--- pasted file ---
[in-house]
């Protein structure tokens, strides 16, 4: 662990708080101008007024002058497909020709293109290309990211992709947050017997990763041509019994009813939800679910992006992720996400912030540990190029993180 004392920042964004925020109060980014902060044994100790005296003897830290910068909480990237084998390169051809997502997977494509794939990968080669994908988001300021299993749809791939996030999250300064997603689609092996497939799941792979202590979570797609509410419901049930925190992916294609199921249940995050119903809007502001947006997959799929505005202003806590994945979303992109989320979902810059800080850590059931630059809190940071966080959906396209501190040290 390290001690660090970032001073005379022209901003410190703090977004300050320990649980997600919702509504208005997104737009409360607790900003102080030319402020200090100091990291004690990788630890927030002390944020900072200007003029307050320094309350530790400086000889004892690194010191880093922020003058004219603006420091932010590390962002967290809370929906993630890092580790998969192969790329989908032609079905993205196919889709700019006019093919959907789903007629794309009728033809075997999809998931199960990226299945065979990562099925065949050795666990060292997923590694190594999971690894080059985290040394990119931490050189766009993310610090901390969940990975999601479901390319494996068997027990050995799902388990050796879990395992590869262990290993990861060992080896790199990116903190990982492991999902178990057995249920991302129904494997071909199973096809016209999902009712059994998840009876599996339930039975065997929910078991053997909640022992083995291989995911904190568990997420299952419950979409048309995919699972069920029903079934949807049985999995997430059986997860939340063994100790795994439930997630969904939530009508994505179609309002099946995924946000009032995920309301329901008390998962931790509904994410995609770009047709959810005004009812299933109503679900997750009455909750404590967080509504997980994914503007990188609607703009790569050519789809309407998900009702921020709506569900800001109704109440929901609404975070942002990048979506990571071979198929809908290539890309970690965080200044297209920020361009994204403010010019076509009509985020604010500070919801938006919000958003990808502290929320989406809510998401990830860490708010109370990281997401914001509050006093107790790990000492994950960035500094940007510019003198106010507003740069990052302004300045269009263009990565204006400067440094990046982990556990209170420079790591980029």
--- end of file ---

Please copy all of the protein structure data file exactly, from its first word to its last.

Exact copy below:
[in-house]
């Protein structure tokens, strides 16, 4: 662990708080101008007024002058497909020709293109290309990211992709947050017997990763041509019994009813939800679910992006992720996400912030540990190029993180 004392920042964004925020109060980014902060044994100790005296003897830290910068909480990237084998390169051809997502997977494509794939990968080669994908988001300021299993749809791939996030999250300064997603689609092996497939799941792979202590979570797609509410419901049930925190992916294609199921249940995050119903809007502001947006997959799929505005202003806590994945979303992109989320979902810059800080850590059931630059809190940071966080959906396209501190040290 390290001690660090970032001073005379022209901003410190703090977004300050320990649980997600919702509504208005997104737009409360607790900003102080030319402020200090100091990291004690990788630890927030002390944020900072200007003029307050320094309350530790400086000889004892690194010191880093922020003058004219603006420091932010590390962002967290809370929906993630890092580790998969192969790329989908032609079905993205196919889709700019006019093919959907789903007629794309009728033809075997999809998931199960990226299945065979990562099925065949050795666990060292997923590694190594999971690894080059985290040394990119931490050189766009993310610090901390969940990975999601479901390319494996068997027990050995799902388990050796879990395992590869262990290993990861060992080896790199990116903190990982492991999902178990057995249920991302129904494997071909199973096809016209999902009712059994998840009876599996339930039975065997929910078991053997909640022992083995291989995911904190568990997420299952419950979409048309995919699972069920029903079934949807049985999995997430059986997860939340063994100790795994439930997630969904939530009508994505179609309002099946995924946000009032995920309301329901008390998962931790509904994410995609770009047709959810005004009812299933109503679900997750009455909750404590967080509504997980994914503007990188609607703009790569050519789809309407998900009702921020709506569900800001109704109440929901609404975070942002990048979506990571071979198929809908290539890309970690965080200044297209920020361009994204403010010019076509009509985020604010500070919801938006919000958003990808502290929320989406809510998401990830860490708010109370990281997401914001509050006093107790790990000492994950960035500094940007510019003198106010507003740069990052302004300045269009263009990565204006400067440094990046982990556990209170420079790591980029």